‘Woeful shortcomings’ found in Sunderland service meant to help boy, 16, who died of drug overdose

A coroner has criticised “woeful shortcomings” in a Sunderland’s children’s service – but admitted they could not be directly linked to the tragic death of an “amazing” teenager.

Thomas Brookes, 16, was found dead by his mother Helen Wardropper at home in Grangetown, Sunderland, in September 2019.

On Thursday, Sunderland Assistant Coroner Karin Welsh recorded a conclusion of death by misadventure, following a four-day inquest which heard Thomas had died due to the effects of an overdose of heroin, as well as the sleeping pill zopiclone.

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“Bright and able” Thomas had been using Class A drugs since he was 13, although he used them intermittently and was thought to do so as a “coping mechanism” rather than being addicted.

In the two years preceding his death, the inquest heard, Thomas had become involved with Sunderland’s Together for Children service, as well as mental health services, as a result of his problems with drugs.

In June 2019, Thomas was placed into temporary secure accommodation in a rented property in Sunderland – a situation which was known to be “unsuitable”, but which was the only option due to a lack of secure care facilities for children across the country.

Initially meant as a temporary measure, Thomas spent seven weeks at the property. But with his mental health severely impacted by the stay and staff no longer legally able to stop him from accessing drugs, it was agreed he should return home where he could be supported by his mother.

Ms Wardropper told the inquest her son’s stay in the rented property had been a “horror story”. And when he returned home she said the extra support he needed after the experience was not present.

She said: “There were times I honestly thought I would get a call from [the property] saying that Thomas had taken his life. There were messages that Thomas sent to me that were brutal for me to read.

“When Thomas came out he was in huge distress… I fully anticipated there would be risk assessments done, there would be that immediate package of support, I fully expected that Thomas would be home and [Together for Children] would be at my front door that day or very soon after.”

In the two months between Thomas’ return home and his death, his mum said she was constantly “on red alert”.

“I felt worse at the end of the process,” she said.

“I felt more vulnerable as a parent, I felt more frightened. If anything the situation was ten times worse and I was even more frightened for Thomas’ life.”

A previous placement away from home, in Cumbria, had also been “detrimental” to Thomas, the coroner found – despite keeping him away from drugs it had left him “isolated” from his loved ones and had done “little to address underlying issues”.

When Thomas returned home, a care report recommended he be given a psychological assessment, but this never took place.

Meanwhile, Ms Welsh said “necessary documentation” for placing children with parents was not completed; Thomas’ care plan wasn’t updated and an updated risk assessment wasn’t carried out.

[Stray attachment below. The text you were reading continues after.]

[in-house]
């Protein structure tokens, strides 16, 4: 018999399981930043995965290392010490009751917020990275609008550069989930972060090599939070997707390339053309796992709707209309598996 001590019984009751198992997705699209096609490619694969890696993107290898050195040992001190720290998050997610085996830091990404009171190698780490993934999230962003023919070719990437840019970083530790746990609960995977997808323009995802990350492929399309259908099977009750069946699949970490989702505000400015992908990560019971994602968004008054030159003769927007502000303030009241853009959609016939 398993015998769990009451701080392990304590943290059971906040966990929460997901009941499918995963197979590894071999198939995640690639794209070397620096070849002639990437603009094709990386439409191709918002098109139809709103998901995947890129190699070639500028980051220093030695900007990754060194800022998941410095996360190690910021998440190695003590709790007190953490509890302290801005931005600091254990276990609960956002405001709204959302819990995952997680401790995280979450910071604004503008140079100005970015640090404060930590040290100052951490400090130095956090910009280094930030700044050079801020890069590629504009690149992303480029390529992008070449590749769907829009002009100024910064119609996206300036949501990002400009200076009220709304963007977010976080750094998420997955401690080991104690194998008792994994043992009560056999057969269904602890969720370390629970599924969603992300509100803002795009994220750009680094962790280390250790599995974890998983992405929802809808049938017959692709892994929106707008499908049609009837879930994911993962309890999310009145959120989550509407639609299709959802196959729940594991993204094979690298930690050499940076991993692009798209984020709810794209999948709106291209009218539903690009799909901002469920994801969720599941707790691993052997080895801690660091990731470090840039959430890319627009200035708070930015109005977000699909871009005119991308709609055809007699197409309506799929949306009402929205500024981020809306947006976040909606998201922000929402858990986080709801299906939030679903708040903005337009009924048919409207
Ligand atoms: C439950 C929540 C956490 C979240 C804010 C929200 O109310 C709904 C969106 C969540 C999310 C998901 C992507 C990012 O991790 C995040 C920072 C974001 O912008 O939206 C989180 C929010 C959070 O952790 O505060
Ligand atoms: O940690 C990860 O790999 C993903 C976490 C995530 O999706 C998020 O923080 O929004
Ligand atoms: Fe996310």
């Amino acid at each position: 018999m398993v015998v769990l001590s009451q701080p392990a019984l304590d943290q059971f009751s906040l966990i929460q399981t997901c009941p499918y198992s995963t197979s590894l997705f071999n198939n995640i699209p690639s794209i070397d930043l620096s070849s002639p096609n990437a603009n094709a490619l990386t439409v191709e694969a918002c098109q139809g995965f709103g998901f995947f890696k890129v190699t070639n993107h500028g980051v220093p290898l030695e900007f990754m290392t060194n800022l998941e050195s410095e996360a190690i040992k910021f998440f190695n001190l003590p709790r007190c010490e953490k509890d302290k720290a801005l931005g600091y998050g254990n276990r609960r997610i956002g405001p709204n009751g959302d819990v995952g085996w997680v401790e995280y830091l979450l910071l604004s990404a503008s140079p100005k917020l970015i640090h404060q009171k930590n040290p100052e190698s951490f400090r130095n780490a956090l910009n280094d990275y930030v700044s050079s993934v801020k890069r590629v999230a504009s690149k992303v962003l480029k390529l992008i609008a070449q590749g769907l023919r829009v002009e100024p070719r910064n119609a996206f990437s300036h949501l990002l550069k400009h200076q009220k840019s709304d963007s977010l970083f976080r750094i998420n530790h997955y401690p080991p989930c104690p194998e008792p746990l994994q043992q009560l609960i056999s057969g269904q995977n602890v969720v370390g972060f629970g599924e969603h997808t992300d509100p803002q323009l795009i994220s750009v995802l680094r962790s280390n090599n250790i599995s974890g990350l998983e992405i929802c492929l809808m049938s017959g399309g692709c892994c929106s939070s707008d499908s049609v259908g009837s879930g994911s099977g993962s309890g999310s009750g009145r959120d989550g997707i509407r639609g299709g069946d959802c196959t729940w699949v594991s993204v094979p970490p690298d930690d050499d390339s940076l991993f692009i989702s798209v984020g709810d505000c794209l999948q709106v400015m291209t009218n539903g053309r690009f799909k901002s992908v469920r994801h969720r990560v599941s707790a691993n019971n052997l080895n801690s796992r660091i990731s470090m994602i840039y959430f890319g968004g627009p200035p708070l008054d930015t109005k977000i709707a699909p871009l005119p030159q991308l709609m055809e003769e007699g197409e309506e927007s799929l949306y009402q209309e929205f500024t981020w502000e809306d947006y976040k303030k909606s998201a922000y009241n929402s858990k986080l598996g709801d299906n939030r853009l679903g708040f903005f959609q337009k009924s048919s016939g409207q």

The coroner added: “The vast majority of all these points had at their core a failure of communication.”

She noted that Thomas had had eight different social workers, which she said was “simply not good enough”.

Addressing the inquest, Martin Birch, Together’s for Children’s director of children’s social care, said the service had been rated ‘inadequate’ at the time by Ofsted, but has since progressed to ‘outstanding’ with a number of improvements made. Among these were an increase in the number of permanently employed social workers and an in-house psychologist who could carry out assessments.

Despite criticising several aspects of the service, Ms Welsh said that even if there had been the “ideal” package of support envisaged by several of the workers who had worked positively with Thomas and his family, there would still “be a lot of ‘what ifs'”.

She said: “I have looked very carefully as to whether if things had been done differently it would have altered the outcome for Thomas. I must be able to identify a causal link between these identified shortcomings and Thomas’ death.

“I note in particular the unpredictable nature of Thomas’ drug use and that it was the first time that Thomas appears to have used drugs in some 17 weeks and certainly since his return from Lily Street.

“I cannot establish such a link, but that is in no way to minimise the woeful shortcomings I have noted.”

Speaking after the conclusion, Ms Wardropper said she needed time to process the outcome, but that it was a “relief” to have the inquest over so she could finally grieve properly for Thomas, who she called “an amazing son”.

A spokesperson for the Sunderland Safeguarding Children Partnership said: “This tragic death is desperately sad, and our thoughts are with Thomas’ family and friends.

“The Sunderland Safeguarding Children Partnership has co-operated closely with the inquest and having listened very carefully to what the Coroner had to say, we will be taking her comments on board when we publish a child safeguarding practice review in the near future.

“This will look in greater detail at the circumstances surrounding Thomas’ death and what happened in the weeks and months leading up to this.

“It isn’t possible to talk about this in any detail until the review is published, because the review couldn’t be completed until after today’s inquest. However, it will outline important learning from this tragic death that will help improve our work to keep children and young people safe.”

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Chronicle Live – Sunderland